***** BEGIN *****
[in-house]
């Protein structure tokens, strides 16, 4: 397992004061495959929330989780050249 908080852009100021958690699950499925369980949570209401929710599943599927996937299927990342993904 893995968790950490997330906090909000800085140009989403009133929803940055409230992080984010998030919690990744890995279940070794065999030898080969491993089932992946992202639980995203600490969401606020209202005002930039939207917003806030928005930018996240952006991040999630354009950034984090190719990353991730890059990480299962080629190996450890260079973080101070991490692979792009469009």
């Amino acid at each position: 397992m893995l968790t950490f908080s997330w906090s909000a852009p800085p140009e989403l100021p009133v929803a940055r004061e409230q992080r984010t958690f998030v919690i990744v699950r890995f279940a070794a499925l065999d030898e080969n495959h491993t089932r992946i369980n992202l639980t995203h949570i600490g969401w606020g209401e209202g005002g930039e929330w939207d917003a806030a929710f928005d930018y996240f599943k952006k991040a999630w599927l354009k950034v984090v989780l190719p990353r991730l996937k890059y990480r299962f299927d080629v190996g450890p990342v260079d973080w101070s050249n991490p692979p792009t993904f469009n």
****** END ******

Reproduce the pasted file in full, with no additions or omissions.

[in-house]
């Protein structure tokens, strides 16, 4: 397992004061495959929330989780050249 908080852009100021958690699950499925369980949570209401929710599943599927996937299927990342993904 893995968790950490997330906090909000800085140009989403009133929803940055409230992080984010998030919690990744890995279940070794065999030898080969491993089932992946992202639980995203600490969401606020209202005002930039939207917003806030928005930018996240952006991040999630354009950034984090190719990353991730890059990480299962080629190996450890260079973080101070991490692979792009469009």
């Amino acid at each position: 397992m893995l968790t950490f908080s997330w906090s909000a852009p800085p140009e989403l100021p009133v929803a940055r004061e409230q992080r984010t958690f998030v919690i990744v699950r890995f279940a070794a499925l065999d030898e080969n495959h491993t089932r992946i369980n992202l639980t995203h949570i600490g969401w606020g209401e209202g005002g930039e929330w939207d917003a806030a929710f928005d930018y996240f599943k952006k991040a999630w599927l354009k950034v984090v989780l190719p990353r991730l996937k890059y990480r299962f299927d080629v190996g450890p990342v260079d973080w101070s050249n991490p692979p792009t993904f469009n």